The world's press is flooded with reports that stolen records from LGT Group, the Liechtenstein bank, have been purchased for as much as $7.4 million by the tax authorities of several nations, including the United States, Germany and the United Kingdom. The records reportedly contain data on 1,400 LGT foreign clients, including foundations with more than 4,500 beneficiaries. Despite outrage over the propriety of tax authorities' paying for stolen information, law enforcement is expected to use this information to pursue the holders of alleged secret accounts containing untaxed assets. In the United States, Sen. Carl Levin has called for an investigation into whether US citizens are hiding assets in Liechtenstein.

The investigation of US taxpayers with offshore accounts is nothing new. Recently, the IRS conducted an expansive investigation into US taxpayers' use of debit and credit cards issued by financial institutions located in bank secrecy jurisdictions.1 The US Congress is considering legislation to combat perceived abuses by US taxpayers who use offshore structures to avoid or evade US taxes.2 Civil investigations and criminal prosecutions for the improper use of offshore structures are increasing.

US tax authorities have a variety of means for obtaining information regarding US taxpayers' financial transactions with foreign financial institutions. In the LGT case, US authorities have reportedly obtained a DVD containing information stolen from LGT by a former employee of the bank. More traditional means for securing foreign financial information include subpoenas to the US branch of a foreign financial institution, exchange of information under treaties or tax information exchange agreements and the use of informal information exchange protocols between the United States and foreign jurisdictions. US courts may even order persons within their jurisdiction to authorize the IRS to secure the information from the foreign financial institution, despite local bank secrecy rules.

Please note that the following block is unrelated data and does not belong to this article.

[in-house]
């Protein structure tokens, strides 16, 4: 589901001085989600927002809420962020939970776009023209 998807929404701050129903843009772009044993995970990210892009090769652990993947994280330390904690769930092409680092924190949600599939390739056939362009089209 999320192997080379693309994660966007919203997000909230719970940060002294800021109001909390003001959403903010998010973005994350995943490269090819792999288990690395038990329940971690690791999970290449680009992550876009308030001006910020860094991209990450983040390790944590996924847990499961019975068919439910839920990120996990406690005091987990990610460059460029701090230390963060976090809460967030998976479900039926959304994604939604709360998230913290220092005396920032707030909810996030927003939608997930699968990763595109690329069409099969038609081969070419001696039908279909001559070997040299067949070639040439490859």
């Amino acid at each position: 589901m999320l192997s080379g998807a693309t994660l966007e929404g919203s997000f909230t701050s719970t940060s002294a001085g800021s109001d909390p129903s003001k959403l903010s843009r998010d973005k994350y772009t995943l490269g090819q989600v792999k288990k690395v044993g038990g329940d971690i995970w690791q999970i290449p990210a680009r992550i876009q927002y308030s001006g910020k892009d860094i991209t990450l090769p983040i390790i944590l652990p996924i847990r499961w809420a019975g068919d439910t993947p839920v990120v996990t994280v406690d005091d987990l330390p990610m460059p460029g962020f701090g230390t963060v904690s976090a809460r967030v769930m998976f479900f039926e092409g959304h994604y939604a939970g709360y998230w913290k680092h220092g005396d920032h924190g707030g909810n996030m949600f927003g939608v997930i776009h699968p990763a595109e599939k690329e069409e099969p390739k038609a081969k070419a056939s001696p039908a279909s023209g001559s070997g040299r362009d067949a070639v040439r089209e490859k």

US citizens and green card holders who conduct their financial affairs through the use of non-US financial institutions face a multitude of complex US tax reporting requirements, many of which are not familiar to non-specialist US tax advisors. Annual reports regarding foreign financial accounts, controlled foreign corporations and foreign trusts are frequently overlooked. Failure to file these reports can lead to the imposition of additional tax, interest and penalties, which when combined may exceed the income earned on the foreign assets and, in some instances, may exceed the total value of the assets maintained in these foreign structures. Criminal prosecutions may be instituted for failure to file these reports or to report the income earned on the foreign assets.

Taxpayers faced with these serious sanctions must be in a position to show that their omissions were due to reasonable cause, thereby mitigating the penalties. Taxpayers facing the possibility of criminal prosecution must consider the IRS Voluntary Disclosure practice as a vehicle for avoiding criminal sanctions.